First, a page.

It is also a well known fact of history, that prior to that time the very small standing army which was organized in the time of Charles I was never recognized as a standing army, but was nothing more than the trained bands or militia of the nation; and after the revolution of 1745, when an attempt was made and carried into effect to organize a national militia, the popularity of that measure, brought forward by the statesmen at that time, was exceedingly great; but they lived to see the day when the national militia fell into ridicule, and a standing army became the rule in England.

I desire now to call attention to why this was. Before the time of the restoration, before the time of the revolution, long back to the days of Henry V, when the feudal tenure existed in England, there could have been no such thing as a standing army. The tenant in capite, or the lord of the fief, owed vassalage and service to the monarch, and was called upon to furnish a quota of men. When thus called out he could not be compelled to leave the country nor to remain in the service more than ninety days at one time, so that unless the tenant in capite or lord of the fief was in unison with the spirit of the monarchy, which was absolute at that time I may say, there could be no rule of action by which the king himself could bring about that state of things which would lead to the establishment of an army. No such thing as a standing army was known; and why? Because under the feudal tenure it could not exist.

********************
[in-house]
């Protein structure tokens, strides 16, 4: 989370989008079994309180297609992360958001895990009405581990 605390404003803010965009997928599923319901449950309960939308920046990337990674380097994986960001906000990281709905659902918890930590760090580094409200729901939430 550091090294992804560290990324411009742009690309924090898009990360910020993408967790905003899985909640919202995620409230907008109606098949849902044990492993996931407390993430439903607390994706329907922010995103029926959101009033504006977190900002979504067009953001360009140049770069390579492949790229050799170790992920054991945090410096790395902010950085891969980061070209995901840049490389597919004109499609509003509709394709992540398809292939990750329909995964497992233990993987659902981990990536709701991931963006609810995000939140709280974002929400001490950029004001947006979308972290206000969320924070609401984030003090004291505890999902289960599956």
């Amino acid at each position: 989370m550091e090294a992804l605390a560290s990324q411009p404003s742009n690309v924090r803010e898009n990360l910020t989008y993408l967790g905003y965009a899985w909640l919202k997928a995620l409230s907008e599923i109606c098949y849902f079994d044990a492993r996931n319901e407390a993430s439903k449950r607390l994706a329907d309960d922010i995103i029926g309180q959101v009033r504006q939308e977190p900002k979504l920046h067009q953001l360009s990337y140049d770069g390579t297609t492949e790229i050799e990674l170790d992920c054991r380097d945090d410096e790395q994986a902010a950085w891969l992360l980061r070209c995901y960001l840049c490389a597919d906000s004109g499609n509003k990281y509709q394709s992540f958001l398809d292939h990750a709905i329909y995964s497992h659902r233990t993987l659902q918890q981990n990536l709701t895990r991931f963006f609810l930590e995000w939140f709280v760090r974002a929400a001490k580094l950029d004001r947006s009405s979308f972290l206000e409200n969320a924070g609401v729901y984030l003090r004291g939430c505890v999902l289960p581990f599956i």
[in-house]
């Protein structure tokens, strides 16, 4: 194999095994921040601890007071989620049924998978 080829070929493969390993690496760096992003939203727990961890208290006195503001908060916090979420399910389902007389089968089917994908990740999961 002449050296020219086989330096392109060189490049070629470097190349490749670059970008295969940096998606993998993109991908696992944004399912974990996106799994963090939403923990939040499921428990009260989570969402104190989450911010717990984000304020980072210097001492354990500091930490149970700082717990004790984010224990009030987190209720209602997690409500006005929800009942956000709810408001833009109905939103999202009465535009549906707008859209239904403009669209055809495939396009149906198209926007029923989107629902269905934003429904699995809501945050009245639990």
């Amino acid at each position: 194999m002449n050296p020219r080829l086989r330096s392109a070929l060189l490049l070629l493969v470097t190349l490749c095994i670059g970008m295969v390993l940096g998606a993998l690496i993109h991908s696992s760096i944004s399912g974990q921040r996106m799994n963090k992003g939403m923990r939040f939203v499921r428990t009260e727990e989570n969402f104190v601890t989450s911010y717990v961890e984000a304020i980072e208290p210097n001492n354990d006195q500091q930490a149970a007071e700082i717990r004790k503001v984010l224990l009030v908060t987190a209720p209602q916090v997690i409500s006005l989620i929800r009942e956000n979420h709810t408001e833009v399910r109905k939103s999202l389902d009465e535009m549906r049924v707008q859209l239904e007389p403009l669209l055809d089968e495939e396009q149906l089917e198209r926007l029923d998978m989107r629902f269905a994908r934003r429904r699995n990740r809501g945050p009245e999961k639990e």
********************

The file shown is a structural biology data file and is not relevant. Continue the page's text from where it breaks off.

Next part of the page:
We come down now to the time when all such service was commuted to the Crown, and when troops were put in action by the Crown by means of commutation made by the inward in capite or the owner of the fief who owed service to the lord or service to the Crown. And when that service came to be commuted, then was the first idea entertained that a standing army could be maintained in place of those trained. bands, in place of that vassalage which the vassal owed to the tenant in capite or the owner of the fief which he owed to the monarch. Then the idea of a standing army sprang into existence, because the old service was commuted by the payment of money, which was used for the purpose of supplying the army with its regiments and battalions.

We now come down to the time to which I referred a few moments since, when Charles I raised the seven thousand men, and when it was said, as it is to-day, that a standing army was a menace to the liberties of the country. Mind you, Mr. Chairman, I do not stand here to-day to argue that a standing army must necessarily exist for the purpose of protecting our liberties; I am not here to urge that. I am here simply to withstand the idea that even in the case of a constitutional monarchy a standing army is necessarily a menace to the liberties of any people.

I desire to call attention to the difference between those times and the present. When the standing army was first organized in England, which is provided for in the mutiny bill passed yearly by the commons, providing that no man shall be court-martialed unless the mutiny bill should be passed annually and until the passage of the bill, no man who committed a crime in the military service could be punished except by civil power. They have passed that bill every year, and appropriations for the army are made every year. This provision of the British constitution we have taken for our model, making appropriations for the Army every year. When such was the rule of action in England the danger had passed, it there ever was any arising from a standing army under a constitutional monarchy; for the history of England since that day shows conclusively that under her constitution the largest liberty and pure freedom are compatible with the existence of a standing army.